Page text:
Environmental Microbial Genomics Group

Logos Genomenviron and Ampere

Laboratoire Ampere
Ecole Centrale de Lyon . France
Université de Lyon

(33) 472 18 60 92

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The Environmental Microbial Genomics Group in the Laboratoire Ampère at the Ecole Centrale de Lyon (Université de Lyon; "University of Lyons") examines a range of research topics from fundamental mechanisms of microbial adaptation such as horizontal gene transfer, nitrogen cycle and de novo gene synthesis to environmental perturbations due to anthropogenic activities such as nickel mining and environmental pollution. Important society based questions are also addressed such as the fate of transgenes from transgenic plants, drug discovery, impact of anthropogenic extreme environments, fate of REACH chemicals, the bioremediation of contaminated soils and water (environmental bioengineering) and the importance of the nitrogen cycle in climate change (French video). Other scientific questions include the microbial ecology of diverse environments such as the human digestive tract, human skin and mercury-impacted Arctic snow (see video).

A central technological approach employed to answer different questions relies on combining the use of 'omic methods and next generation sequencing (both 2nd and 3rd generation) with classical environmental microbiology. Metagenomic techniques access total microbial genomes in environments in order to avoid biases associated with culture-dependent approaches (Metagenomic 2008 presentation). Production and screening of clone libraries, use of phylogenetic microarrays and functional gene quantification with Real-time PCR and DNA and RNA (cDNA) sequencing (an Illumina MiSeq and an Oxford Nanopore sequencer) are commonly used methods.

This group also benefits from close ties with electrical engineers for the exploration of the effect of lightning on gene transfer, possible lightning related soil bioremediation techniques, and the production of electricity from microbial fuel cells.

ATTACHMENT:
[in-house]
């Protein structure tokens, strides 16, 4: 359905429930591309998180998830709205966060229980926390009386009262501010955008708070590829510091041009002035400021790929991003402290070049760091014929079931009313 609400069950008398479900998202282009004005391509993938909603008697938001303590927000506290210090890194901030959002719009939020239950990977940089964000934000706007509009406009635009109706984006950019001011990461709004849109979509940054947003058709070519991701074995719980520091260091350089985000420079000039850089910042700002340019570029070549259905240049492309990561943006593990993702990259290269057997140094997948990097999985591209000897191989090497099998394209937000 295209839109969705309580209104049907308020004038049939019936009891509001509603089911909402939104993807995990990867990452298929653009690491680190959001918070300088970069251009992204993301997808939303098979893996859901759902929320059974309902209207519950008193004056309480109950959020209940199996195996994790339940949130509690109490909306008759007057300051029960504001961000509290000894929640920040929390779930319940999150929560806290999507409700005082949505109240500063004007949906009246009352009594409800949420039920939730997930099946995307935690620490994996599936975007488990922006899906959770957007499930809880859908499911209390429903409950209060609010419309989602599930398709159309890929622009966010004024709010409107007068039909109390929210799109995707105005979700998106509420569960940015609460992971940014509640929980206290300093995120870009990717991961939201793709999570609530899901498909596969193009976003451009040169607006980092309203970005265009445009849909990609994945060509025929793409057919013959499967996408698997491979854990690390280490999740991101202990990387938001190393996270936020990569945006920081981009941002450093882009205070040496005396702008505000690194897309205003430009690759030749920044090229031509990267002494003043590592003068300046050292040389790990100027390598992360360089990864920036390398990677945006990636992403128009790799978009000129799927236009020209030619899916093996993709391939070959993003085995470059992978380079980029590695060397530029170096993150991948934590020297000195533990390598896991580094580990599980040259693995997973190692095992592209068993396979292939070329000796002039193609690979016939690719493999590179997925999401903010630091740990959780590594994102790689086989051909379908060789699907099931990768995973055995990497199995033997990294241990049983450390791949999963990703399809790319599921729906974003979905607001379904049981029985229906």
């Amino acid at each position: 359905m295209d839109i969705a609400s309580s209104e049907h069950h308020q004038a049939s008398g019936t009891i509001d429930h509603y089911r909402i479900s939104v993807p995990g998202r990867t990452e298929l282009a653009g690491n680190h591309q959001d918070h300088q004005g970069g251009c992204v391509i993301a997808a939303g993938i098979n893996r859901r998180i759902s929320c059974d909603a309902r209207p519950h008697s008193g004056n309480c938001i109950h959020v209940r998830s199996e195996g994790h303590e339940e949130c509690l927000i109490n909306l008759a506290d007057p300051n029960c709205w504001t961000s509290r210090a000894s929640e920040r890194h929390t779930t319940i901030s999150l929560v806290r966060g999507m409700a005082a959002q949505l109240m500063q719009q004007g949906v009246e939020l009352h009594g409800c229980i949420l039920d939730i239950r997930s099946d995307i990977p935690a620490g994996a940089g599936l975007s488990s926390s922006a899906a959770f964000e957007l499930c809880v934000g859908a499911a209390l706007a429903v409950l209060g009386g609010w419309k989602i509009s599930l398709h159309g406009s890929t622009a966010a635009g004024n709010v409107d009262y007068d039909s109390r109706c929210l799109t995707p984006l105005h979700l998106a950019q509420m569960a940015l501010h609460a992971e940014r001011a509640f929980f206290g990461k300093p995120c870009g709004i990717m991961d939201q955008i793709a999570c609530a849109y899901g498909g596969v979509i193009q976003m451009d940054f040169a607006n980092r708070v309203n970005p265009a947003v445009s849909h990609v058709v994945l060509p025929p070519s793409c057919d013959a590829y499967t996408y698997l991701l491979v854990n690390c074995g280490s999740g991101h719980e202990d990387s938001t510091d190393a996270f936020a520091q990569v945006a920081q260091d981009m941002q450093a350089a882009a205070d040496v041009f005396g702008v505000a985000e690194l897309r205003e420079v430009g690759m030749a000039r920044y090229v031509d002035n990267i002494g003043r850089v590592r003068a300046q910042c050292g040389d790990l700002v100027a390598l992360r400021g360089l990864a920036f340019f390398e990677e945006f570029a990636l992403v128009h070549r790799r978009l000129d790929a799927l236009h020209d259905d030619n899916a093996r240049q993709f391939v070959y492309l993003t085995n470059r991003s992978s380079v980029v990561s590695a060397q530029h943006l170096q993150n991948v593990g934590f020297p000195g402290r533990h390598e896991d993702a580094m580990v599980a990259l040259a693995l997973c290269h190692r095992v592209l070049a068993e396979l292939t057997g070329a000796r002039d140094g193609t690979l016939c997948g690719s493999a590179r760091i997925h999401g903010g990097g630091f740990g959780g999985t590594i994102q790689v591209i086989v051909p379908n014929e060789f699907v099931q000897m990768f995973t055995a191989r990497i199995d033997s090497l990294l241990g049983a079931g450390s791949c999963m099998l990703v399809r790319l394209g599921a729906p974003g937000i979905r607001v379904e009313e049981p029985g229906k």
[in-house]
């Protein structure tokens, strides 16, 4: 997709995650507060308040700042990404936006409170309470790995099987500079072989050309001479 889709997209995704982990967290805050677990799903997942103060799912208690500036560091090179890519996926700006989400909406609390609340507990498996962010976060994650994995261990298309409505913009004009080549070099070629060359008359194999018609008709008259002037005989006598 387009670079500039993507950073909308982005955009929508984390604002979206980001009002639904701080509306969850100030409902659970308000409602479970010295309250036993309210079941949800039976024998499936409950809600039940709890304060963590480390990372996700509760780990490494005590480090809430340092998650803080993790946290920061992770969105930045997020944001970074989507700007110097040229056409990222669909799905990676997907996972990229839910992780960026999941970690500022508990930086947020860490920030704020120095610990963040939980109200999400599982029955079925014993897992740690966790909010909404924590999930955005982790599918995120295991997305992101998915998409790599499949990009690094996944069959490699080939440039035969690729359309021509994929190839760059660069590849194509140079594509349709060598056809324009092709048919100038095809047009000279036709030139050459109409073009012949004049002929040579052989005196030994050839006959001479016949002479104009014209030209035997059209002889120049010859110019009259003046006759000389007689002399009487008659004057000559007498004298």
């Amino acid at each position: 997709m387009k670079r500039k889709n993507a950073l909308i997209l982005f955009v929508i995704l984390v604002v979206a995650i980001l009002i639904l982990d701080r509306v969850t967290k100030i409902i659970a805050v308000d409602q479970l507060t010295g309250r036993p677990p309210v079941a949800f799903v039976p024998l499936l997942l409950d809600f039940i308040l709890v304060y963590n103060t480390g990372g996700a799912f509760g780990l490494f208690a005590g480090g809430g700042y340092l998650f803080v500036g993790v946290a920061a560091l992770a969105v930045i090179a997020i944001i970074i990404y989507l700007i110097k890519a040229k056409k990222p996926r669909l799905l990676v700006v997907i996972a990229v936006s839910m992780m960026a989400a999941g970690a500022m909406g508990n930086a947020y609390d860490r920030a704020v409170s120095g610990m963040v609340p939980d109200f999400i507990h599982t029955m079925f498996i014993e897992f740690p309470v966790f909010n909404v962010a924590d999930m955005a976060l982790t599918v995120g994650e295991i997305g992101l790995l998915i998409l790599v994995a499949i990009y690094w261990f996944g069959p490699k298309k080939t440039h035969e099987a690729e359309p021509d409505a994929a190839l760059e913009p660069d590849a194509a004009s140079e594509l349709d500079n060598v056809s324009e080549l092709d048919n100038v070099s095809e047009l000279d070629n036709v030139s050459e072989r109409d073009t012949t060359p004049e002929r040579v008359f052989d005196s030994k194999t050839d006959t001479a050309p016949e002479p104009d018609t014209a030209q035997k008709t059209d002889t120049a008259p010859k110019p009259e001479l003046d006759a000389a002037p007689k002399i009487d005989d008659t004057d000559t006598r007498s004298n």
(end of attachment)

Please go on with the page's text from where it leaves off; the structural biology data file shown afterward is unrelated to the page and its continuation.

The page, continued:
This range of research can be alternatively referred to as microbial ecology, environmental microbiology (click for intro) and ecological engineering.



Latest News and Events

  • Dr Christoph Keuschnig defended his thesis entitled "Multi-scale spatial analysis of microbial distribution in soil and sediment" on the 6th of December 2016. The external members of his committee were Prof Kirstin Hofmockel(Iowa State University and Pacific Northwest National Lab, USA), Prof Leif Kledtmesson (University of Goteborg, Sweden), Prof. Sophie Zekmeister (University of Vienna, Austria) and Dr Sine Ngando (Université Blaise Pascal , Clermont-Ferrand, France).
  • Dr Jean-Sebastien Beaulne defended his thesis entitled "Multi-scale spatial analysis of microbial distribution in soil and sediment" on the 20th of November 2015. The external members of his committee were Prof Josh Schimel (University of California at Santa Barbara, USA), Prof Soren Sorenson (University of Copenhagen, Denmark) and Dr Alban Ramette (University of Bern, Switzerland).
  • Dr Laura Sanguino-Casado defended her thesis entitled " EXPLORING ENVIRONMENTAL VIRUS-HOST INTERACTIONS AND THEIR RELEVANCE TO MICROBIAL ADAPTATION USING CRISPRs" on the 10th of November 2015. The external members of her committee were Prof Matthew Sullivan (Ohio State University, USA), Prof Alex Anesio (University of Bristol, UK), Prof Francisco Rodríguez Valera (Universidad Miguel Hernández, Alicante, Spain) and Prof Michael Schloter (Helmholtz Zentrum München, Germany).
  • Dr. Lorrie Maccario defended her thesis entitled "SNOW ECOSYSTEM: MICROBIAL COMMUNITY STRUCTURE AND FUNCTION IN ARCTIC SNOWPACKS" on the 18th of September 2015. The external members of her committee were Prof Jody Deming (University of Washington, Seattle, USA), Prof Carsten Jacobsen (Aarhus University, Denmark), Prof Mohamed Jebbar (University of Brest, France) and Dr Aurélien Dommergues (University of Grenoble, France).



10 January 2017